I’ve been at a lot of hockey practices, never seen this drill but I like it a lot . . .
Notes from the Golden Orange
EppsNet Archive: Hockey
Hi, everybody! It’s me, Lightning!
I’m sad today because the Ducks lost. The Ducks are my favorite hockey team. I like to watch hockey games on TV with my owner because even though I’m old and I can’t see anymore I like the sounds of the skates and the pucks and the sticks.
My second favorite hockey team is the Lightning. I hope they win the Stanley Cup. I like to watch Lightning games because the TV says “… blah blah blah Lightning blah blah blah Lightning blah blah blah Lightning …”
Cal hasn’t fielded a roller hockey team since 2011 but the boys (and one girl), including our kid, got a team together this season, rejoined the Western Collegiate Roller Hockey League, and they’re playing their first tournament this weekend, with games against UC Santa Cruz, USC, UC Irvine and UC San Diego.
No scholarships and you pay for your own unis and travel expenses.
Deadspin has an excellent “as told to” story on former Olympic discus thrower Mac Wilkins (What The Discus Can Teach You About Life: Lessons From One Of America’s Greatest Throwers)
Wilkins made four straight U.S. Olympic teams, winning a gold medal in 1976, a silver in 1984, and finishing fifth in 1988. He was also the first man to throw the discus more than 70 meters, and he held the world record for over two years, bettering his own mark three times between April 1976 and August 1978.
So one day I go out to train and I say, Oh, what the heck. Let’s just give it a little extra effort today. And I did, and I got better and it went farther. And I thought that was kind of fun. What if I could that again tomorrow? And so pretty soon, I’m hooked on, Can I do it better today? And it was fun. I knew I could get better and I enjoyed it.
It was all about, There are no limits. There are no limits. I have no restrictions. I have no inhibitions. And you can achieve anything that you set your mind to. There are no limits.
I thought that the [1980 Olympic] boycott was a stupid thing to do. We continued to sell wheat to Russia. We continued to sell Pepsi to Russia. We bought vodka from Russia. It was business as usual except for the Olympic Games. And, of course, we only boycotted after we won the ice hockey game in Lake Placid that year. So I thought it was very naïve, and I was very disappointed because I really liked Jimmy Carter. And there’s still a war in Afghanistan, even to this day. So it didn’t do anything.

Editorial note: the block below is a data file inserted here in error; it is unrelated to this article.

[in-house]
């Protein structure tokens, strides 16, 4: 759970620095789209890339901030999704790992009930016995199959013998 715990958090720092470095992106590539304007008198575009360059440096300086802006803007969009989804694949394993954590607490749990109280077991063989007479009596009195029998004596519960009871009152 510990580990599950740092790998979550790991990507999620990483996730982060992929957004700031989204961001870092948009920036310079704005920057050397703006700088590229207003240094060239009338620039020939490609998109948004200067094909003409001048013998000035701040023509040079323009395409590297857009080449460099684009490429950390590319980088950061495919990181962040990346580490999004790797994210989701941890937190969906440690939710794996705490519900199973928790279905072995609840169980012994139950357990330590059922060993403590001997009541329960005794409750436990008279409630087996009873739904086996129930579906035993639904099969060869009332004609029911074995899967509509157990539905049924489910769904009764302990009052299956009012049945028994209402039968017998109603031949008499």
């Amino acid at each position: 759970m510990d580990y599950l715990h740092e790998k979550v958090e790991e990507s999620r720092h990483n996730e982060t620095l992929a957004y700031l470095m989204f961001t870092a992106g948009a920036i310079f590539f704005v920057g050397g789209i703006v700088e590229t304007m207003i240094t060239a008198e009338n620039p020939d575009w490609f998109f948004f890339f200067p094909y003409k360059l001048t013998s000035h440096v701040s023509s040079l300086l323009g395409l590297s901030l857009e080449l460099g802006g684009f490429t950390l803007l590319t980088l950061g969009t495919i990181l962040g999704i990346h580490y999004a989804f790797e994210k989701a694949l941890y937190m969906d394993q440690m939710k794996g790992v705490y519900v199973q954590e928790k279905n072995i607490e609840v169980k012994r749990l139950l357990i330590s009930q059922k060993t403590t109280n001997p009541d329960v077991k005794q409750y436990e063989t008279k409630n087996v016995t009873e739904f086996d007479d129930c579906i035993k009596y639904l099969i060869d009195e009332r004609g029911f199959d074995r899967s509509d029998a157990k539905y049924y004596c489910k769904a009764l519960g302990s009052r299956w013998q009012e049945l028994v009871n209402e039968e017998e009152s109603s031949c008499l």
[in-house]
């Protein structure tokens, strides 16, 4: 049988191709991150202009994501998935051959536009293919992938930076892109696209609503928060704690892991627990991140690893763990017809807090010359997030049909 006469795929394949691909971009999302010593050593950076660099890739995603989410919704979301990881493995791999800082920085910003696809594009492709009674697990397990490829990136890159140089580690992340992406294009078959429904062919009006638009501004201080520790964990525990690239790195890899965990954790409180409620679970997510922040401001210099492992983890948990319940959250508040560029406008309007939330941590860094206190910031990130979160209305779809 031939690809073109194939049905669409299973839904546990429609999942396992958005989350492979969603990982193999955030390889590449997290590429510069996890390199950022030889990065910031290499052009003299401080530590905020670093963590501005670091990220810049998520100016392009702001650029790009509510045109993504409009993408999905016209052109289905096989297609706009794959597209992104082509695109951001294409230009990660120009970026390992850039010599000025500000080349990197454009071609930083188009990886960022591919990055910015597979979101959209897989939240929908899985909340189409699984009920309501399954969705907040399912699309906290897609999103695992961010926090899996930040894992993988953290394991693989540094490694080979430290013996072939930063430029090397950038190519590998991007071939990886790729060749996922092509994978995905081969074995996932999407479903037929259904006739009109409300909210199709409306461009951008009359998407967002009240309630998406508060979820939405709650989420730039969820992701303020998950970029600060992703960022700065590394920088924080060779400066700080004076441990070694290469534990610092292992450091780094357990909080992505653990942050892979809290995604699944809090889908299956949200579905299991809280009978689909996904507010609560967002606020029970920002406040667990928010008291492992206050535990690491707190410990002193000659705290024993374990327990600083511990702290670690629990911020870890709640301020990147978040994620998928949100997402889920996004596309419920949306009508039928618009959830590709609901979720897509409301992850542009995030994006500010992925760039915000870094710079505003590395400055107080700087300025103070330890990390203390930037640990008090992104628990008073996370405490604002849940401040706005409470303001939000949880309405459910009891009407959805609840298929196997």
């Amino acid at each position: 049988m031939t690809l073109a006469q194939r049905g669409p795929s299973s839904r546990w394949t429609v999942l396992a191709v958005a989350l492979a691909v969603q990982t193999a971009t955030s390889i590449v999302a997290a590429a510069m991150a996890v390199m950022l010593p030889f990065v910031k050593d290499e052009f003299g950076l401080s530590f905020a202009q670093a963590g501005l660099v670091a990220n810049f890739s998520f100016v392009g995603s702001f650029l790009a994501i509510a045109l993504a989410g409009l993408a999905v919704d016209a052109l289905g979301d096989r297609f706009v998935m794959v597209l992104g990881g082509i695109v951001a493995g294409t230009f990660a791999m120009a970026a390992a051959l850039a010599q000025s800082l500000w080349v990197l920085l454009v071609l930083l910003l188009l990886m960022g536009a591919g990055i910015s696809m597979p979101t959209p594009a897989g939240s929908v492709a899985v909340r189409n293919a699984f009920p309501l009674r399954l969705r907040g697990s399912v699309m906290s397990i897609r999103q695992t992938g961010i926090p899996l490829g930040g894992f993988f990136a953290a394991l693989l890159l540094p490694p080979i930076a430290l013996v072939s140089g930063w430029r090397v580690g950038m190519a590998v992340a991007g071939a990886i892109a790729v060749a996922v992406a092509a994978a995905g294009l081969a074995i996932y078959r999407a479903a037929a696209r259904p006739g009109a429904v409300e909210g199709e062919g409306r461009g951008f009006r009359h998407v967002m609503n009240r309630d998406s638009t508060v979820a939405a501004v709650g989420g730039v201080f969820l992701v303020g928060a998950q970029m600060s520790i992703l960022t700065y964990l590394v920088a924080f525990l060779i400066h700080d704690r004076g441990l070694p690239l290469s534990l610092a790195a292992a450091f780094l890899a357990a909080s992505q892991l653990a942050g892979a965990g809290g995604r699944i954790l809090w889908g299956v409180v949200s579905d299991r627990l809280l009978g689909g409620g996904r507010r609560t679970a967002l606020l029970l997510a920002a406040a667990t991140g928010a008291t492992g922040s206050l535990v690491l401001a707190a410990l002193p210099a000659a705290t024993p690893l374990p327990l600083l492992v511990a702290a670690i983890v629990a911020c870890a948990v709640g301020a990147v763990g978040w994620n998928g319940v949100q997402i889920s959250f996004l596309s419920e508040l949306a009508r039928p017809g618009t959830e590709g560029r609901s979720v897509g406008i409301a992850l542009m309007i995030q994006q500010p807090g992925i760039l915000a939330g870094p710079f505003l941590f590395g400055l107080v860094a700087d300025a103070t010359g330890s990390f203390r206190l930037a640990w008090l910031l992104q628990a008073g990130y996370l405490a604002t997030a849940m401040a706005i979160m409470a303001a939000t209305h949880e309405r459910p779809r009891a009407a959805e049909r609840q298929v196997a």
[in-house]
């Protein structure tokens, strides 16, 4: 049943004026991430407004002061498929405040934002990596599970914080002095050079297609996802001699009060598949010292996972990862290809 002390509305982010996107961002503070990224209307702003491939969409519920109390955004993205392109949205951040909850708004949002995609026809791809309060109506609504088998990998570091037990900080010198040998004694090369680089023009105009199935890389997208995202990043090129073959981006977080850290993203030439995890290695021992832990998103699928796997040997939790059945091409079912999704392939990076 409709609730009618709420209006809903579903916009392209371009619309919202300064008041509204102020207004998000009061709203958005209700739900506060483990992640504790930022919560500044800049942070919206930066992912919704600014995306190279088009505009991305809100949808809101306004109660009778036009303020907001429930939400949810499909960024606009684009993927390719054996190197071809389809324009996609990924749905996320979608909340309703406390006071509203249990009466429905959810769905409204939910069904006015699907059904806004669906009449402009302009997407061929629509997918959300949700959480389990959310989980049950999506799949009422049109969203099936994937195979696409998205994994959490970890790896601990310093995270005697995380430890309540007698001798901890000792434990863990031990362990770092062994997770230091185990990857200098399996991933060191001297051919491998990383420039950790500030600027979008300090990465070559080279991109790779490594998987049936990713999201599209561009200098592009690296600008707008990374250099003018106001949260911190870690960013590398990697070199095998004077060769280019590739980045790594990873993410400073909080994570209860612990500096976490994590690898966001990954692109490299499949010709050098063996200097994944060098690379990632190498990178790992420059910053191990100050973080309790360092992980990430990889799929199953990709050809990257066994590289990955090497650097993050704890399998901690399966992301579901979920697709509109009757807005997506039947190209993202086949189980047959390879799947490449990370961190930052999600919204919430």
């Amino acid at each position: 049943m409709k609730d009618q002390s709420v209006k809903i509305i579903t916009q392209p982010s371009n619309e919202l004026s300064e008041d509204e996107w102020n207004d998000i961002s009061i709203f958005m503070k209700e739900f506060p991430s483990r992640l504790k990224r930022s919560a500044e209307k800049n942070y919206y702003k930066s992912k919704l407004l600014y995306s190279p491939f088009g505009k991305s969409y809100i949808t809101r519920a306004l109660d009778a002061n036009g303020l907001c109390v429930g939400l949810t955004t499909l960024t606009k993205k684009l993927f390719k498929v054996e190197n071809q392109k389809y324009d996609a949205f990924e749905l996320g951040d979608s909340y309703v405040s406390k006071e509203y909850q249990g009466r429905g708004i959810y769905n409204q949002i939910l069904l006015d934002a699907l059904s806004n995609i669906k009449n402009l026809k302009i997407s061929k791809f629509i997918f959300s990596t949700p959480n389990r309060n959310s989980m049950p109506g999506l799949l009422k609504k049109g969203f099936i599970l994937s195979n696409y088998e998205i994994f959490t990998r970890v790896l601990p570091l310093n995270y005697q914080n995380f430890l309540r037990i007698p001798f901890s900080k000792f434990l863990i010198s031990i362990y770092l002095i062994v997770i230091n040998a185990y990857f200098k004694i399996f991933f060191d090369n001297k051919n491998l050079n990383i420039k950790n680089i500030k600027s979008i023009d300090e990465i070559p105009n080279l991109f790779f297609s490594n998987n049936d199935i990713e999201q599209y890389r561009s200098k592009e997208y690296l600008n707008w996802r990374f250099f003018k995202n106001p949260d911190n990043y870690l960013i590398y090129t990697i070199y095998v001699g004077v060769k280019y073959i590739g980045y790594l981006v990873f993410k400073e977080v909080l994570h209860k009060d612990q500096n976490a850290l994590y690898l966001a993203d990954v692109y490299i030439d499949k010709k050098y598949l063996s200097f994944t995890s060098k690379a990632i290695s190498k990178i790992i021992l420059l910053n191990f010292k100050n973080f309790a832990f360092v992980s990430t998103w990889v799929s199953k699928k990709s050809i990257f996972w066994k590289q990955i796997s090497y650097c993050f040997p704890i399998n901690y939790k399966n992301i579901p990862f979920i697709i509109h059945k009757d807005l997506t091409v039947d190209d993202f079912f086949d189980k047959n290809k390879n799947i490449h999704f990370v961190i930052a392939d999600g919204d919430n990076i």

Is there a moral to the story? Well, probably.
I have so many, so many times when I would fall down or fail. Being a teacher/coach, I have to be … well, it’s exactly like being a parent. You have to be a better person than you really are.
I’ve got good news and bad news . . .
The good news is there’s a new TV network just for dogs called DOGTV!
The bad news is the only thing I like to watch on TV is hockey and DOGTV doesn’t have hockey.
The Crosstown Cup was on the line Saturday night. The USC and UCLA hockey teams faced off at Anaheim Ice and the Trojans dominated pretty much as I expected.
It was also Senior Night — the last game of the season.
One of the Trojans players is graduating with a doctorate in education, one kid is getting an MBA and two kids are graduating with a bachelor’s degree in petroleum engineering.
As scholar-athletes, they’re pretty darn good scholars.
As athletes . . . let’s say that they were somewhat less good than my kid’s 18-and-under roller team from last season. Speed, puck control, rink awareness — all limited at best.
They were a lot better than UCLA though.
The Victory Bell was in attendance. Something I didn’t know is that the Victory Bell is really loud if you’re right next to it. And by “right next to it,” I mean we were 25 feet away and it was deafening.
The fake ID market seems to be booming in Southern California. A lot of underage-looking kids were enjoying a beer at the game.
My wife asked one underage-looking couple, “How do you get beer? You don’t look old enough.”
“Um . . . there is a way to do it,” the girl replied, without providing any further details.
The rivalry between the Flyers and Rangers turned ugly in a penalty-filled preseason game that also appeared to include a homophobic slur from Philadelphia’s Wayne Simmonds to noted New York agitator Sean Avery.